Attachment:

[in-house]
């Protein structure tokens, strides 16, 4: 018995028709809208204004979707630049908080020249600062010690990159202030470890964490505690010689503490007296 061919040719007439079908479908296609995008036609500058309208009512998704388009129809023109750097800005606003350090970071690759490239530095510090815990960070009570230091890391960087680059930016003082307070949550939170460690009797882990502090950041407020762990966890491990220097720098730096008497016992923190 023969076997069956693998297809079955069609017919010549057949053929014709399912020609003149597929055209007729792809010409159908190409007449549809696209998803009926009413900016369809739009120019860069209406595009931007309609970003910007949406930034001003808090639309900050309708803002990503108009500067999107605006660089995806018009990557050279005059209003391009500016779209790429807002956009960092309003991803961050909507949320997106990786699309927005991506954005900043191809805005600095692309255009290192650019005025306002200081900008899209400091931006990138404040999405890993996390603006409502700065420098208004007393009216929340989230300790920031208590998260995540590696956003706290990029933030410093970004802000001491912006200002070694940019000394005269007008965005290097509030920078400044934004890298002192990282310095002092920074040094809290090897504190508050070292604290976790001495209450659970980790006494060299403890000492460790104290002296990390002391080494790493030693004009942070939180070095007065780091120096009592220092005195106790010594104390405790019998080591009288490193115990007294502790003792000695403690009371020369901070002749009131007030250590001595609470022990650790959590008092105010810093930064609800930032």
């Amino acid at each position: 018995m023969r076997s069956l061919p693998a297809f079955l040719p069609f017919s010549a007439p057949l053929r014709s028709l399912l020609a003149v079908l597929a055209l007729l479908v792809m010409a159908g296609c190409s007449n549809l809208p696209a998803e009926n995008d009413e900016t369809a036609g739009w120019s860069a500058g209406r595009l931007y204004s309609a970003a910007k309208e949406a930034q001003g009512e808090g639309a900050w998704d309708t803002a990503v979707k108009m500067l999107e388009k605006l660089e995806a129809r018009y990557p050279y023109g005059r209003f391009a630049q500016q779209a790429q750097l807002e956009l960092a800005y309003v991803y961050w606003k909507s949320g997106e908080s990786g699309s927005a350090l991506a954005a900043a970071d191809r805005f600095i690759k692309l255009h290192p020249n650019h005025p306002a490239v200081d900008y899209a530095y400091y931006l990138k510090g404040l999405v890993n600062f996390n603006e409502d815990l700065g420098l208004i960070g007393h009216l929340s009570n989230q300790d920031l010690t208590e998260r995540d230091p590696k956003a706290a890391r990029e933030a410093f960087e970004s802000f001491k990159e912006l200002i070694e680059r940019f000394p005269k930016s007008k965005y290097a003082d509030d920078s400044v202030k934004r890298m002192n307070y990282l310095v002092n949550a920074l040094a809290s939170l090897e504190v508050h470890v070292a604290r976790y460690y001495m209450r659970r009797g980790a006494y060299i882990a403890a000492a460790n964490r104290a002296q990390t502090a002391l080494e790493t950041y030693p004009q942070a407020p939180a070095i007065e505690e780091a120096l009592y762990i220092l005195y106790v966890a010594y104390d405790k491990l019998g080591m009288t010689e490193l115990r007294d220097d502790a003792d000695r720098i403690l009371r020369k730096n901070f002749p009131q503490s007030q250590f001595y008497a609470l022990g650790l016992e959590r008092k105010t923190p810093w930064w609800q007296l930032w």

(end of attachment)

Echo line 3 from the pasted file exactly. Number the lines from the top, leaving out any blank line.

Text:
């Amino acid at each position: 018995m023969r076997s069956l061919p693998a297809f079955l040719p069609f017919s010549a007439p057949l053929r014709s028709l399912l020609a003149v079908l597929a055209l007729l479908v792809m010409a159908g296609c190409s007449n549809l809208p696209a998803e009926n995008d009413e900016t369809a036609g739009w120019s860069a500058g209406r595009l931007y204004s309609a970003a910007k309208e949406a930034q001003g009512e808090g639309a900050w998704d309708t803002a990503v979707k108009m500067l999107e388009k605006l660089e995806a129809r018009y990557p050279y023109g005059r209003f391009a630049q500016q779209a790429q750097l807002e956009l960092a800005y309003v991803y961050w606003k909507s949320g997106e908080s990786g699309s927005a350090l991506a954005a900043a970071d191809r805005f600095i690759k692309l255009h290192p020249n650019h005025p306002a490239v200081d900008y899209a530095y400091y931006l990138k510090g404040l999405v890993n600062f996390n603006e409502d815990l700065g420098l208004i960070g007393h009216l929340s009570n989230q300790d920031l010690t208590e998260r995540d230091p590696k956003a706290a890391r990029e933030a410093f960087e970004s802000f001491k990159e912006l200002i070694e680059r940019f000394p005269k930016s007008k965005y290097a003082d509030d920078s400044v202030k934004r890298m002192n307070y990282l310095v002092n949550a920074l040094a809290s939170l090897e504190v508050h470890v070292a604290r976790y460690y001495m209450r659970r009797g980790a006494y060299i882990a403890a000492a460790n964490r104290a002296q990390t502090a002391l080494e790493t950041y030693p004009q942070a407020p939180a070095i007065e505690e780091a120096l009592y762990i220092l005195y106790v966890a010594y104390d405790k491990l019998g080591m009288t010689e490193l115990r007294d220097d502790a003792d000695r720098i403690l009371r020369k730096n901070f002749p009131q503490s007030q250590f001595y008497a609470l022990g650790l016992e959590r008092k105010t923190p810093w930064w609800q007296l930032w």